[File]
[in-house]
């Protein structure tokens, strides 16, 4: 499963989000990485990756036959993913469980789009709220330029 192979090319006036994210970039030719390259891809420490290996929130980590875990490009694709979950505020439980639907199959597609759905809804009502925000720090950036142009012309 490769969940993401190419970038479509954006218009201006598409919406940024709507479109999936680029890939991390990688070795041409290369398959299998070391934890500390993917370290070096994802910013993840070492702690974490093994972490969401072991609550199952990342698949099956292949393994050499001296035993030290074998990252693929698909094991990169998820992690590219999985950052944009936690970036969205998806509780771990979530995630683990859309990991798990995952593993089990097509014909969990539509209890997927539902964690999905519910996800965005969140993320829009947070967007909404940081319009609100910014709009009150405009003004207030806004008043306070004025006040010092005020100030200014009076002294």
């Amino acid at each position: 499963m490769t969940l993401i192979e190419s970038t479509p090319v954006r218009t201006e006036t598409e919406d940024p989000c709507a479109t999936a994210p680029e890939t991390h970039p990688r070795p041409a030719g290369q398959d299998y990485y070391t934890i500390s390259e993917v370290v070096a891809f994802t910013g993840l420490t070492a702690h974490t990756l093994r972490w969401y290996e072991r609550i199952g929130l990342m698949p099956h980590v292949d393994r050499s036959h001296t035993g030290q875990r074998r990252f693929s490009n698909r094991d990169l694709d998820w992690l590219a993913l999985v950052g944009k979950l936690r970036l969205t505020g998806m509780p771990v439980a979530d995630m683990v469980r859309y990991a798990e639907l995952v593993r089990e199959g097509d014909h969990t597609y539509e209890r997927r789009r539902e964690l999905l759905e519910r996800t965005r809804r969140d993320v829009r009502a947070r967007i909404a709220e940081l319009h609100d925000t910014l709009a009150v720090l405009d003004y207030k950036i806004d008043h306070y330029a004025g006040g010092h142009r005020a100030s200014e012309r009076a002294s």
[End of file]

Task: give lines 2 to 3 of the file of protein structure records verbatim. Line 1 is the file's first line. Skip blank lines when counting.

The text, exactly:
């Protein structure tokens, strides 16, 4: 499963989000990485990756036959993913469980789009709220330029 192979090319006036994210970039030719390259891809420490290996929130980590875990490009694709979950505020439980639907199959597609759905809804009502925000720090950036142009012309 490769969940993401190419970038479509954006218009201006598409919406940024709507479109999936680029890939991390990688070795041409290369398959299998070391934890500390993917370290070096994802910013993840070492702690974490093994972490969401072991609550199952990342698949099956292949393994050499001296035993030290074998990252693929698909094991990169998820992690590219999985950052944009936690970036969205998806509780771990979530995630683990859309990991798990995952593993089990097509014909969990539509209890997927539902964690999905519910996800965005969140993320829009947070967007909404940081319009609100910014709009009150405009003004207030806004008043306070004025006040010092005020100030200014009076002294």
């Amino acid at each position: 499963m490769t969940l993401i192979e190419s970038t479509p090319v954006r218009t201006e006036t598409e919406d940024p989000c709507a479109t999936a994210p680029e890939t991390h970039p990688r070795p041409a030719g290369q398959d299998y990485y070391t934890i500390s390259e993917v370290v070096a891809f994802t910013g993840l420490t070492a702690h974490t990756l093994r972490w969401y290996e072991r609550i199952g929130l990342m698949p099956h980590v292949d393994r050499s036959h001296t035993g030290q875990r074998r990252f693929s490009n698909r094991d990169l694709d998820w992690l590219a993913l999985v950052g944009k979950l936690r970036l969205t505020g998806m509780p771990v439980a979530d995630m683990v469980r859309y990991a798990e639907l995952v593993r089990e199959g097509d014909h969990t597609y539509e209890r997927r789009r539902e964690l999905l759905e519910r996800t965005r809804r969140d993320v829009r009502a947070r967007i909404a709220e940081l319009h609100d925000t910014l709009a009150v720090l405009d003004y207030k950036i806004d008043h306070y330029a004025g006040g010092h142009r005020a100030s200014e012309r009076a002294s």